B.S. in Ecology and Conservation Biology
The Department of Ecology and Conservation Biology (ECCB) provides one of the most advanced educational opportunities available to prepare undergraduate students for leadership in the science and stewardship of terrestrial and aquatic ecosystems.
Four tracks are offered (Ecology and Conservation Biology, Ecoinformatics, Forest Resources, and Vertebrate Zoology) to provide flexibility in preparing for a given career path.
Students in this major will emphasize acquisition of fundamental ecological knowledge and its application to biodiversity conservation, environmental health, and the management of complex systems, such as interactions involving aspects of ecology from genes to ecosystems, landscapes, hydrology, and climate.
Applications for the B.S. in Ecology and Conservation Biology degree are processed through the main admissions portal at Texas A&M University. Choose your path below to learn more about the admissions process and requirements.
Ecology and Conservation Biology Program Details
- Degree: B.S. Ecology and Conservation Biology
- Credit Hours: 120 total credit hours
- View course descriptions in the Undergraduate Catalog
The Ecoinformatics track trains students to integrate digital and information technologies with ecological data analysis to detect, evaluate, and predict ecological patterns, disturbances, and processes.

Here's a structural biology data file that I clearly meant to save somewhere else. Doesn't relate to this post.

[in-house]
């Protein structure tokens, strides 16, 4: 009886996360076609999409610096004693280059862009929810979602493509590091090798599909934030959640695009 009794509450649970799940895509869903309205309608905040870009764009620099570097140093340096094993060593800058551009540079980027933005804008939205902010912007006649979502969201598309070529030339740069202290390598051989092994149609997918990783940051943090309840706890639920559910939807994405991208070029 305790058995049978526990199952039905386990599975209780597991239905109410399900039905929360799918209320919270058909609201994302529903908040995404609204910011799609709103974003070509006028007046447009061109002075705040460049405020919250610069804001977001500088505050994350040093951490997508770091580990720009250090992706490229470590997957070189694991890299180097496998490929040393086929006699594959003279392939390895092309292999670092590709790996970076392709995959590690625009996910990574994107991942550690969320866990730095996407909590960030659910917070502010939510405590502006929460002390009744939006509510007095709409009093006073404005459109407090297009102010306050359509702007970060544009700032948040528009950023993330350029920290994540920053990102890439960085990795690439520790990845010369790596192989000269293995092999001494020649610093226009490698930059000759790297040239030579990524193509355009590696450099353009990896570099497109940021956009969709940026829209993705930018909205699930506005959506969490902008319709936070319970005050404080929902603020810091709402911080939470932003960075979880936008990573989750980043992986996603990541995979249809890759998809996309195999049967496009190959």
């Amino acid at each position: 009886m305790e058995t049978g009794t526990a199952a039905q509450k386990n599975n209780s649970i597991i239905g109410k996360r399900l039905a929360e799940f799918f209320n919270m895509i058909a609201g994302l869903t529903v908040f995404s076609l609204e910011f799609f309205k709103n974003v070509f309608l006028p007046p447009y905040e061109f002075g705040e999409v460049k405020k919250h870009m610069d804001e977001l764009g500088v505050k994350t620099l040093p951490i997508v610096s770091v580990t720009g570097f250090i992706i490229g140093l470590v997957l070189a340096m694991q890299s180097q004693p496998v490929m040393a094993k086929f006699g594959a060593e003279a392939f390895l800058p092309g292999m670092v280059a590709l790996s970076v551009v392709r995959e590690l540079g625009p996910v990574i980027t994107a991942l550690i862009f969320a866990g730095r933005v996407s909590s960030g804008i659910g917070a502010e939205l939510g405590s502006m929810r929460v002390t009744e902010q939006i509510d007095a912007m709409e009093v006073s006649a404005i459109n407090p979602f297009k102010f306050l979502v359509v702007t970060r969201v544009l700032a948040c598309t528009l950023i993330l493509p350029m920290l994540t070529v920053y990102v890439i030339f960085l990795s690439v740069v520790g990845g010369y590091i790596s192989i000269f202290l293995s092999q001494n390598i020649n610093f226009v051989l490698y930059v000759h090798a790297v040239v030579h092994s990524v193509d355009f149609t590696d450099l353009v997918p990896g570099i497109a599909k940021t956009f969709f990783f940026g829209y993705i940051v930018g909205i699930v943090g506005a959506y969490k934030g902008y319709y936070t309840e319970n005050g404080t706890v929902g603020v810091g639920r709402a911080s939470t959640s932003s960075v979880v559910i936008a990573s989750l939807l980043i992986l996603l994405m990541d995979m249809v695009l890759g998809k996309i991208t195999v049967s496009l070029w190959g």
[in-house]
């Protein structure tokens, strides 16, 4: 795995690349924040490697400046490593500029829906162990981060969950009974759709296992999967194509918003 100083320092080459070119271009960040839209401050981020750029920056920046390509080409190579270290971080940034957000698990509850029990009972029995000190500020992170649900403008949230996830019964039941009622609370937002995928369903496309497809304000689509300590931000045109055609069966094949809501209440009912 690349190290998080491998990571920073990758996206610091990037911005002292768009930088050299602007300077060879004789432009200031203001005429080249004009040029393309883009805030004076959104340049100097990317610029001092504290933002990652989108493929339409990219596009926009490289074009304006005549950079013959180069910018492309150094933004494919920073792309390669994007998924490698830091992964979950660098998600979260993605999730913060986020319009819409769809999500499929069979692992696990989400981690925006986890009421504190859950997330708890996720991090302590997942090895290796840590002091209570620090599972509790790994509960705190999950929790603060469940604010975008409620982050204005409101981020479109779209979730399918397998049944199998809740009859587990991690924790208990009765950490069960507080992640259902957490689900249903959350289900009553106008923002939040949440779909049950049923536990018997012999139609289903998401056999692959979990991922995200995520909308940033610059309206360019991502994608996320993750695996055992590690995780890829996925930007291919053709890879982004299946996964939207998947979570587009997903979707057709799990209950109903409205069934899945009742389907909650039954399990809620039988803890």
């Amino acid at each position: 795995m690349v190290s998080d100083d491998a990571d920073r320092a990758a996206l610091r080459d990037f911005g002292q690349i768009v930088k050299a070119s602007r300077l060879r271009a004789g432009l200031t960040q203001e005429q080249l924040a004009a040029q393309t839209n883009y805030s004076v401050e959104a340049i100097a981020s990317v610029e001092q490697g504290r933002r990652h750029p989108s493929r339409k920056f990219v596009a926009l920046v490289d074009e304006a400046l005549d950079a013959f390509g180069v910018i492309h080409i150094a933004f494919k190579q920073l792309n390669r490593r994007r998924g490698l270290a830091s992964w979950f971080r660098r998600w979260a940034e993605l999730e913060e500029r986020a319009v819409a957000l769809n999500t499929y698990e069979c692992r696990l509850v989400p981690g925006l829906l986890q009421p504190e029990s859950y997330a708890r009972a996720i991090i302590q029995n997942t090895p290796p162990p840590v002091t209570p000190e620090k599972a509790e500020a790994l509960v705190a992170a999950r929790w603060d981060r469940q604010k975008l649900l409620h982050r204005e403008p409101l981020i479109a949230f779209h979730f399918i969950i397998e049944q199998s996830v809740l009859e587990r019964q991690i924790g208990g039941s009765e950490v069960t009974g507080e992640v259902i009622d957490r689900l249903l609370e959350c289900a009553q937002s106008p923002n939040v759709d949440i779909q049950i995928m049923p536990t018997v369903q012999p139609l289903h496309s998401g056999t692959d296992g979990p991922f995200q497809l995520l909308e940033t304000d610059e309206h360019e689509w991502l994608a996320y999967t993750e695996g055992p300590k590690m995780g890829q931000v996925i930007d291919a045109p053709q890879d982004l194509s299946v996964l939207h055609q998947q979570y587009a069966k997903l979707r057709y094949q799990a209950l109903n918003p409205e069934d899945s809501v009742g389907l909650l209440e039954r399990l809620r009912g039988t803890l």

Ecology and Conservation Biology
The Ecology and Conservation Biology track teaches students the fundamentals of ecology and evolution and how to understand issues related to conserving, managing, and restoring species, habitats, and ecosystems.
The Forest Resources track prepares students for a broad array of career opportunities or graduate studies in forestry, natural resources, conservation, and environmental related fields.
Vertebrate Zoology (Pre-Vet)
The Vertebrate Zoology track is for students with a deep interest in vertebrates, their diversity, ecology, and conservation, and satisfies all prerequisite requirements for veterinary school.
Career Options in Ecology and Conservation Biology
The breadth and depth of training student receives prepares graduates for careers in academia, natural resource agencies, high school teacher, non-governmental organizations involved in conservation, environmental consulting and related professions. The Vertebrate Zoology track also will prepare students for postgraduate training in veterinary programs.
New Faces, New Ideas
Claire Legaspi, class of 2025, recently published her first research article. As a sophomore pursuing a B.S. in Ecology and Conservation Biology, Claire’s research on living shorelines focuses on making a difference in restoring vital aquatic habitats.
“Even though I’ve only been in ECCB for a few months, I’ve had the opportunity to work with faculty who are experts in a number of fields ranging from broad inclusive topics to fascinating niche focuses.
These faculty members are not only passionate about their areas of expertise but are also open to new ideas and techniques and encourage students to utilize the latest tools and resources to learn more about these important topics.”
Claire Legaspi ’25, Ecology and Conservation Biology Major
Ecology and Conservation Biology News
Texas A&M AgriLife researchers study Carrizo-Wilcox Aquifer
Restoring Texas’ Post Oak Savanna ecoregion to reflect its historic native prairies could be a key to sustaining the Carrizo-Wilcox Aquifer.